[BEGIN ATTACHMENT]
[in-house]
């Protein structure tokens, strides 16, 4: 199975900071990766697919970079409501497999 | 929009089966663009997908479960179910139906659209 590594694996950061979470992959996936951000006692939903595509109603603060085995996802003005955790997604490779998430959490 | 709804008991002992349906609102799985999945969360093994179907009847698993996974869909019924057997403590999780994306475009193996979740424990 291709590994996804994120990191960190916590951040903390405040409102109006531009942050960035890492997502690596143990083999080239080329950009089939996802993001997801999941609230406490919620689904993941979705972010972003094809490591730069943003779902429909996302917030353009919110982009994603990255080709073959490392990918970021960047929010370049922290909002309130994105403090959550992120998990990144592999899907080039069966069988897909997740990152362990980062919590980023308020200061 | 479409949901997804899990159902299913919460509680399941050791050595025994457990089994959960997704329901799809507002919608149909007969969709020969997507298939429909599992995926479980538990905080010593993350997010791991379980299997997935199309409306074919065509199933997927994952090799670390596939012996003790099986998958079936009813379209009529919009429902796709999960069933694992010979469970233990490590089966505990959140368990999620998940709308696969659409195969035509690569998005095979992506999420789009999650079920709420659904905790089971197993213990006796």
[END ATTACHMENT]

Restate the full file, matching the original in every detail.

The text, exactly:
[in-house]
């Protein structure tokens, strides 16, 4: 199975900071990766697919970079409501497999 | 929009089966663009997908479960179910139906659209 590594694996950061979470992959996936951000006692939903595509109603603060085995996802003005955790997604490779998430959490 | 709804008991002992349906609102799985999945969360093994179907009847698993996974869909019924057997403590999780994306475009193996979740424990 291709590994996804994120990191960190916590951040903390405040409102109006531009942050960035890492997502690596143990083999080239080329950009089939996802993001997801999941609230406490919620689904993941979705972010972003094809490591730069943003779902429909996302917030353009919110982009994603990255080709073959490392990918970021960047929010370049922290909002309130994105403090959550992120998990990144592999899907080039069966069988897909997740990152362990980062919590980023308020200061 | 479409949901997804899990159902299913919460509680399941050791050595025994457990089994959960997704329901799809507002919608149909007969969709020969997507298939429909599992995926479980538990905080010593993350997010791991379980299997997935199309409306074919065509199933997927994952090799670390596939012996003790099986998958079936009813379209009529919009429902796709999960069933694992010979469970233990490590089966505990959140368990999620998940709308696969659409195969035509690569998005095979992506999420789009999650079920709420659904905790089971197993213990006796």